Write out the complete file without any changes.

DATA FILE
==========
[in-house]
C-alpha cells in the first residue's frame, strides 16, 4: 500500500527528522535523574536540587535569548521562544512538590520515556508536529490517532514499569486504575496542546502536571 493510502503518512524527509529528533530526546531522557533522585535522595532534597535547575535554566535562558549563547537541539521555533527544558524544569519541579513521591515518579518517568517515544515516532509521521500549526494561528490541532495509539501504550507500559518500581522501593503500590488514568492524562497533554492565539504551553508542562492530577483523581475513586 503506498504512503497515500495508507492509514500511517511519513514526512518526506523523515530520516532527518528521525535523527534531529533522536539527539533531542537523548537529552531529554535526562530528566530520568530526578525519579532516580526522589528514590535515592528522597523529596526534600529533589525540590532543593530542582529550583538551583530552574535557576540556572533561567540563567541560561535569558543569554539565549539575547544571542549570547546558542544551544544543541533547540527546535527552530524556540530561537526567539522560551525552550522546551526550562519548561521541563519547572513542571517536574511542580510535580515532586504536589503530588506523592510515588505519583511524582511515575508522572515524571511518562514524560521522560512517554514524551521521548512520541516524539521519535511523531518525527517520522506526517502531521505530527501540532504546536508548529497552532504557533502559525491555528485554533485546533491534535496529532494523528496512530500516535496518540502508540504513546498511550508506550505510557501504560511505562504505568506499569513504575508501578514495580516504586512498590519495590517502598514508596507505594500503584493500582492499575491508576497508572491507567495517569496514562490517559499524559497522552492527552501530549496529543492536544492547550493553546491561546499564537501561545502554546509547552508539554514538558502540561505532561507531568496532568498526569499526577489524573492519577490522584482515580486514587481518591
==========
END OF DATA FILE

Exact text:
[in-house]
C-alpha cells in the first residue's frame, strides 16, 4: 500500500527528522535523574536540587535569548521562544512538590520515556508536529490517532514499569486504575496542546502536571 493510502503518512524527509529528533530526546531522557533522585535522595532534597535547575535554566535562558549563547537541539521555533527544558524544569519541579513521591515518579518517568517515544515516532509521521500549526494561528490541532495509539501504550507500559518500581522501593503500590488514568492524562497533554492565539504551553508542562492530577483523581475513586 503506498504512503497515500495508507492509514500511517511519513514526512518526506523523515530520516532527518528521525535523527534531529533522536539527539533531542537523548537529552531529554535526562530528566530520568530526578525519579532516580526522589528514590535515592528522597523529596526534600529533589525540590532543593530542582529550583538551583530552574535557576540556572533561567540563567541560561535569558543569554539565549539575547544571542549570547546558542544551544544543541533547540527546535527552530524556540530561537526567539522560551525552550522546551526550562519548561521541563519547572513542571517536574511542580510535580515532586504536589503530588506523592510515588505519583511524582511515575508522572515524571511518562514524560521522560512517554514524551521521548512520541516524539521519535511523531518525527517520522506526517502531521505530527501540532504546536508548529497552532504557533502559525491555528485554533485546533491534535496529532494523528496512530500516535496518540502508540504513546498511550508506550505510557501504560511505562504505568506499569513504575508501578514495580516504586512498590519495590517502598514508596507505594500503584493500582492499575491508576497508572491507567495517569496514562490517559499524559497522552492527552501530549496529543492536544492547550493553546491561546499564537501561545502554546509547552508539554514538558502540561505532561507531568496532568498526569499526577489524573492519577490522584482515580486514587481518591